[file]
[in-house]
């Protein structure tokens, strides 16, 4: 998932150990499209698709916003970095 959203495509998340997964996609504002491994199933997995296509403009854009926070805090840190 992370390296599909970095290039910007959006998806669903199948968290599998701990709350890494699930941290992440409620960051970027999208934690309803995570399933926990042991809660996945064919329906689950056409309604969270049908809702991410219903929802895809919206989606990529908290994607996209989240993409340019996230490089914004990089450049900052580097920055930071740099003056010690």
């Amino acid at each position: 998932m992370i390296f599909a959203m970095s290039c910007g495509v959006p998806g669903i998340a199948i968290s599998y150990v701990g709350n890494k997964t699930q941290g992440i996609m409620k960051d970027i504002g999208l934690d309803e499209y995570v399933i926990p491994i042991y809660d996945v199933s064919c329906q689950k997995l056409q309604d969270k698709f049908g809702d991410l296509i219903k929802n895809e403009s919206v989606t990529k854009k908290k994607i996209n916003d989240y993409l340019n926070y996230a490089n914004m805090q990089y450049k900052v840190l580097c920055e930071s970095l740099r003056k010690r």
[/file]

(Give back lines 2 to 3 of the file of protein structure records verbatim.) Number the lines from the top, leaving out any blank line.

């Protein structure tokens, strides 16, 4: 998932150990499209698709916003970095 959203495509998340997964996609504002491994199933997995296509403009854009926070805090840190 992370390296599909970095290039910007959006998806669903199948968290599998701990709350890494699930941290992440409620960051970027999208934690309803995570399933926990042991809660996945064919329906689950056409309604969270049908809702991410219903929802895809919206989606990529908290994607996209989240993409340019996230490089914004990089450049900052580097920055930071740099003056010690």
């Amino acid at each position: 998932m992370i390296f599909a959203m970095s290039c910007g495509v959006p998806g669903i998340a199948i968290s599998y150990v701990g709350n890494k997964t699930q941290g992440i996609m409620k960051d970027i504002g999208l934690d309803e499209y995570v399933i926990p491994i042991y809660d996945v199933s064919c329906q689950k997995l056409q309604d969270k698709f049908g809702d991410l296509i219903k929802n895809e403009s919206v989606t990529k854009k908290k994607i996209n916003d989240y993409l340019n926070y996230a490089n914004m805090q990089y450049k900052v840190l580097c920055e930071s970095l740099r003056k010690r």